A credit bureau is an organization that collects credit data related to individuals, maintains and updates the information on a regular basis and usually sells the information for a fee to third parties. These organizations collect the loan or borrowing history, spending habits as well as repayment history for individuals. This data, when analyzed, can serve as a powerful predictor of the individual’s future borrowing, repayment, and spending habits. Apart from predicting the future behavior, the credit history can also be used as a tool for fraud detection. The data related to the credit history of an individual is analyzed and based upon the conclusions, the information is typically quantified by a score known as the credit score.
In most cases, the lenders, typically banks and other financial institutions collaborate with these credit bureaus to obtain the credit score before approving a loan. However, credit score influences many other aspects of a credit. Not only does the credit score determine whether a credit is to be issued to an individual but it also determines several other terms including the interest rate, term of repayment and many other details. For example, consumers with poor credit scores usually pay a higher rate of interest compared to those individuals who have a “healthy” credit score.
Collecting the correct information about an individual’s spending habits, credit, and loan repayment history is very critical for the individual, the banks and the credit bureaus. The credit bureaus typically partner with other organizations that collect this data and furnish the information to the credit bureau. These partners are also known as furnishers. The furnishers are mostly organizations like banks, creditors, debt collection agencies, etc. When an individual engages in a financial transaction with these agencies, the information is promptly supplied to the credit bureau that stores the information and updates the information as and when fresh information is received.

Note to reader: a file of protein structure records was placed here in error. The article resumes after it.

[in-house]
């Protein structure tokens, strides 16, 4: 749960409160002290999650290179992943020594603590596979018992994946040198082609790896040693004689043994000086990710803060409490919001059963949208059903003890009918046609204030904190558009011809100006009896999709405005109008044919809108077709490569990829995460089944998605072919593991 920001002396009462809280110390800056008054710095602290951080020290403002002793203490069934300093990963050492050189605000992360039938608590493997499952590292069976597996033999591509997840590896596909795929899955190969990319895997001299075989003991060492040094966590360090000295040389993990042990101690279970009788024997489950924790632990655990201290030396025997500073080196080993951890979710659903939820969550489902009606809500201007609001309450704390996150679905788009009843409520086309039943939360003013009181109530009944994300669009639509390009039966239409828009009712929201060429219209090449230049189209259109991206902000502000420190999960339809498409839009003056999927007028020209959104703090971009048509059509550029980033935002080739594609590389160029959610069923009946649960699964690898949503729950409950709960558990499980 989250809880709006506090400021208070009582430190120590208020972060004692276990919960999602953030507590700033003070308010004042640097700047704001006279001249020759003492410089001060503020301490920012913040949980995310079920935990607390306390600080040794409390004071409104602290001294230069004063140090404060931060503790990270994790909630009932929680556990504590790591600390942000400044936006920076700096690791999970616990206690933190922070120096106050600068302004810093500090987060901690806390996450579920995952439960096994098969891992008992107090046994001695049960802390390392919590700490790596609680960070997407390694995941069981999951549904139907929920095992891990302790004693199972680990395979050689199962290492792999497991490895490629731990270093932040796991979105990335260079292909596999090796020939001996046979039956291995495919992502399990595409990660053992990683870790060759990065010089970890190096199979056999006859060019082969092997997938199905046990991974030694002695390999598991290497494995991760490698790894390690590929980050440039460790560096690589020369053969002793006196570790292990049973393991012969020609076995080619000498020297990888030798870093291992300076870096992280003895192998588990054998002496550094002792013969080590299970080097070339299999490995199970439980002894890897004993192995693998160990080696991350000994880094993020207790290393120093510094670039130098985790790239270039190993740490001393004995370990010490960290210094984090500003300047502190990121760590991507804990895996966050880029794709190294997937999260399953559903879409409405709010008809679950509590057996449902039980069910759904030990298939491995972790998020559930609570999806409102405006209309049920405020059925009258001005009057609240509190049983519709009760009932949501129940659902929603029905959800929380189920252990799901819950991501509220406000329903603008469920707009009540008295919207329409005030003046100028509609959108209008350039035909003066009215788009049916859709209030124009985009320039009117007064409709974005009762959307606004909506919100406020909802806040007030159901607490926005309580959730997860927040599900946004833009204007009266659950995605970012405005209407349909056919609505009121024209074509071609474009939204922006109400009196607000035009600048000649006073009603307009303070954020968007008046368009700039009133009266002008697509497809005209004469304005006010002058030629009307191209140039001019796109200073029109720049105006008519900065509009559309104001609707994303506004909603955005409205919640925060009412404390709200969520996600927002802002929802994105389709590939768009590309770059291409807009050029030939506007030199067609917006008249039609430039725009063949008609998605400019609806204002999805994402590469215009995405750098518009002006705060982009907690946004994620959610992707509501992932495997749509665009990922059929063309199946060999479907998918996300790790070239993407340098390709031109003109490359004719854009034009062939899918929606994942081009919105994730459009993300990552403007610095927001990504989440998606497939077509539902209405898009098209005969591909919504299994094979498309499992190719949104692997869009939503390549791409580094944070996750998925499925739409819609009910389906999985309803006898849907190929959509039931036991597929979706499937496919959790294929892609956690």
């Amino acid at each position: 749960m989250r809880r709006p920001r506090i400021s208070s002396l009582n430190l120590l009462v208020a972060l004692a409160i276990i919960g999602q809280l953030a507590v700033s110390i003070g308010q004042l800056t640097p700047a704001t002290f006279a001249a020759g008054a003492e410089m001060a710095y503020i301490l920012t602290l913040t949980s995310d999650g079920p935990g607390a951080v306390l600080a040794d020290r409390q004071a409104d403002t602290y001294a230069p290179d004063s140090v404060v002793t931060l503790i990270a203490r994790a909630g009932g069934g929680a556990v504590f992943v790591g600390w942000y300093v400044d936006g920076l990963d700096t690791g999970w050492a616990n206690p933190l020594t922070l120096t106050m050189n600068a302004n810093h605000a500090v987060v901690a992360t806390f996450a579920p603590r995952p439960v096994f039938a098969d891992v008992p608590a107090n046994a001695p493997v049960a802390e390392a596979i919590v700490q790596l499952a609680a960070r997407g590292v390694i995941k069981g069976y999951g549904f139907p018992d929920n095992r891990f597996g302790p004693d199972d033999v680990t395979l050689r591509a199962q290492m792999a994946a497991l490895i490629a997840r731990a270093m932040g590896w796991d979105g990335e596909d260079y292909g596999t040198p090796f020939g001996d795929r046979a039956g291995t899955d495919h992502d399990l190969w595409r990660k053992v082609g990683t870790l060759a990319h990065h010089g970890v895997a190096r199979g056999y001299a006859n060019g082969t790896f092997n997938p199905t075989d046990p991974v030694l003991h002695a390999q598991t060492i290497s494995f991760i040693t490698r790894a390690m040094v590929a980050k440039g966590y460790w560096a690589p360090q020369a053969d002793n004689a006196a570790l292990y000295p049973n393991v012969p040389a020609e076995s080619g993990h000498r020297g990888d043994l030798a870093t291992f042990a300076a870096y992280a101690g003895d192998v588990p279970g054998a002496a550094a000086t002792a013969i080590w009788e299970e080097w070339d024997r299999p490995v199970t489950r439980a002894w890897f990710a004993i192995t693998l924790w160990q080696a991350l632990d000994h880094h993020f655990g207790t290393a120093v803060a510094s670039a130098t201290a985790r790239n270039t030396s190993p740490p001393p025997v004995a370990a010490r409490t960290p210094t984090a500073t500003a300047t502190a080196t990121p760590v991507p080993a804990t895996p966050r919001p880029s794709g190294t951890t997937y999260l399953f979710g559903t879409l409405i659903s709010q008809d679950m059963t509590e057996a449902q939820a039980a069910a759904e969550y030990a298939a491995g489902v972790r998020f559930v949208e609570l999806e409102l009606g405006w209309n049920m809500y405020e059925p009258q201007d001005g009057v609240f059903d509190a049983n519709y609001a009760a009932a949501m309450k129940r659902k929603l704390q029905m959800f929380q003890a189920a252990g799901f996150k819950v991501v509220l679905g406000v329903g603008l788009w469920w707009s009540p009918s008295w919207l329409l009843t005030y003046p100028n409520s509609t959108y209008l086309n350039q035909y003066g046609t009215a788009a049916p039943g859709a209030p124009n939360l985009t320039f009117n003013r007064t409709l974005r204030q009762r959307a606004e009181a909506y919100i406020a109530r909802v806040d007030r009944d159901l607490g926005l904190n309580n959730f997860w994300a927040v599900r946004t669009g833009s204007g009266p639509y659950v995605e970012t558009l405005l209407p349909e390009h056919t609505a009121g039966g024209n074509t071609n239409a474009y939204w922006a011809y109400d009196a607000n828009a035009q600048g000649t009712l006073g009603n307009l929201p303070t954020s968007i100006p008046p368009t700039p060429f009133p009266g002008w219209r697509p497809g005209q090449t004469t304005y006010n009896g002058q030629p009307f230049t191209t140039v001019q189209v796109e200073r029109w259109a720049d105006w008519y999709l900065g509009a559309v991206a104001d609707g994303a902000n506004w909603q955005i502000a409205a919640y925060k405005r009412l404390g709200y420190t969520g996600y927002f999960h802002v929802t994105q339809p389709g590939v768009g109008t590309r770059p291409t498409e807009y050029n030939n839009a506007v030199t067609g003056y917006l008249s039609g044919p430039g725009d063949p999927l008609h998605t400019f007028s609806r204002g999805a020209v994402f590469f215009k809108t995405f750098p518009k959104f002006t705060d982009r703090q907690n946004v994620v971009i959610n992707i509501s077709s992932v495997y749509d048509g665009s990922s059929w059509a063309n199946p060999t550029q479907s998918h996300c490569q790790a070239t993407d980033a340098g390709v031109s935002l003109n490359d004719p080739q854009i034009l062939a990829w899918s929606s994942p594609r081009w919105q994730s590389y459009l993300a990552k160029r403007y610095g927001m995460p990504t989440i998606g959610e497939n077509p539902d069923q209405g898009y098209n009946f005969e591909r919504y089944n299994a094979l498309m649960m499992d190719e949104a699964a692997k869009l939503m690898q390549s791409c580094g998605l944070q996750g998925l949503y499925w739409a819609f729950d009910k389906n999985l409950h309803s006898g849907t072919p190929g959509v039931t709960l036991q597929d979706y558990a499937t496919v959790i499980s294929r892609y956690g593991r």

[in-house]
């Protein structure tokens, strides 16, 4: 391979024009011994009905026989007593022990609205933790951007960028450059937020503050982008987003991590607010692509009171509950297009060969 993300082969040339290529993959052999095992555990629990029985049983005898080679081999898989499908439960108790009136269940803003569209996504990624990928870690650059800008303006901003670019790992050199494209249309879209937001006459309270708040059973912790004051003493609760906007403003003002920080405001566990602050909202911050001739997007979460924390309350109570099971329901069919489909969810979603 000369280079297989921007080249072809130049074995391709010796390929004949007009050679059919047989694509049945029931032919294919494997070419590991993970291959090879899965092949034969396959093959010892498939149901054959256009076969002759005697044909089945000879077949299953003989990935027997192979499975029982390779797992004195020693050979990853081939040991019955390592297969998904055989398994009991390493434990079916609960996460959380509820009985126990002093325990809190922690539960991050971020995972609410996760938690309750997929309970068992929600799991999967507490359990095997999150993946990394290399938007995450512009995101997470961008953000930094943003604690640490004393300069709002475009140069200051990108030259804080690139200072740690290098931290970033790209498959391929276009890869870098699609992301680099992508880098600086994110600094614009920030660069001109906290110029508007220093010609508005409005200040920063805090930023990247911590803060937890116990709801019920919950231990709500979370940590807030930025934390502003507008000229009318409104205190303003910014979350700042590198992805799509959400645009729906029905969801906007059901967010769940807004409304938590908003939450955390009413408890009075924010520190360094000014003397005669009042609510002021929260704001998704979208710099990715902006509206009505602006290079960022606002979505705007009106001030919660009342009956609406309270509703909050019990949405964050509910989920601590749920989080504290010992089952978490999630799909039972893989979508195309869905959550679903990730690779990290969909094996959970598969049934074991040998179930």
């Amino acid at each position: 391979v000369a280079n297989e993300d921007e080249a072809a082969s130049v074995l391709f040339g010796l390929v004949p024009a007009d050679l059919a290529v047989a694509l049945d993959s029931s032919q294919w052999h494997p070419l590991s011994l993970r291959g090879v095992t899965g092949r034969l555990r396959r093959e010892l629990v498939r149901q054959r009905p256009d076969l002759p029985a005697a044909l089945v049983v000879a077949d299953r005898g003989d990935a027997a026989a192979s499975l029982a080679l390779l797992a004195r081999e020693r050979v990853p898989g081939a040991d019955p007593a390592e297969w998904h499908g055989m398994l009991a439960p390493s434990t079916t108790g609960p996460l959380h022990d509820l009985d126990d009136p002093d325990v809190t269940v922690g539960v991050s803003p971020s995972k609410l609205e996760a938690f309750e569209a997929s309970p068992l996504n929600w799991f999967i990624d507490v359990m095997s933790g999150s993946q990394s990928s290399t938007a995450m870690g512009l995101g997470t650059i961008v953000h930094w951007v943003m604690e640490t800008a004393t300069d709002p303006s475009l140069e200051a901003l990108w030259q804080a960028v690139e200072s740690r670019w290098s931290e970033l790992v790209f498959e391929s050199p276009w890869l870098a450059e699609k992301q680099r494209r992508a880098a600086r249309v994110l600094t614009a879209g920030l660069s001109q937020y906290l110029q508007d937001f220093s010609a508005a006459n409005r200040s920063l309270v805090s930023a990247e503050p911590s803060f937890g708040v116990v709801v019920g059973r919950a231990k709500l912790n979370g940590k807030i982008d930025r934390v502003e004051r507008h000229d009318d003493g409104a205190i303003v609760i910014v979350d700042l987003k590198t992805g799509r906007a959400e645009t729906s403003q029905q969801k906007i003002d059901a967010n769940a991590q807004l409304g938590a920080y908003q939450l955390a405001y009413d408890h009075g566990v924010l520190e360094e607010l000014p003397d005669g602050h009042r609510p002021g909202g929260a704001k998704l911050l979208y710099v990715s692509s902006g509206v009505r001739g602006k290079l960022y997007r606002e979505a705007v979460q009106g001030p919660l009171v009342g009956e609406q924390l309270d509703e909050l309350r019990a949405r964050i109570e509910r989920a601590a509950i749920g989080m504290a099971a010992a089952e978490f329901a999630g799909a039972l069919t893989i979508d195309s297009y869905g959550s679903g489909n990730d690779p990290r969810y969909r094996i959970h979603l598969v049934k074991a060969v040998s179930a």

The clientele of credit bureaus are not only financial institutions though. They also serve as an identity verifier. For example, many employers, before hiring a new employee, run a credit history check on the person. This not only verifies the identity of the person but also indicates how responsible the individual is. Credit worthiness of an individual not only indicates an individual’s financial stability but also points towards various other personality traits like responsibility and ability to manage. A bad credit score can certainly act as a deterrent and cripple the chances of getting a job severely. This factor has helped the credit bureaus in building a significant customer base comprising non-financial institutions.
The kind of information collected and stored by credit bureaus is extremely sensitive. As a result, protection of this information is extremely critical. In most countries, the credit bureaus are legally obligated to make sure that the information they collect are relevant, accurate and updated. They are also obligated to furnish the data pertaining to a certain individual to that individual. This is very important especially since the methodologies used by the credit bureaus to arrive at the credit score for an individual in considered to be a secret.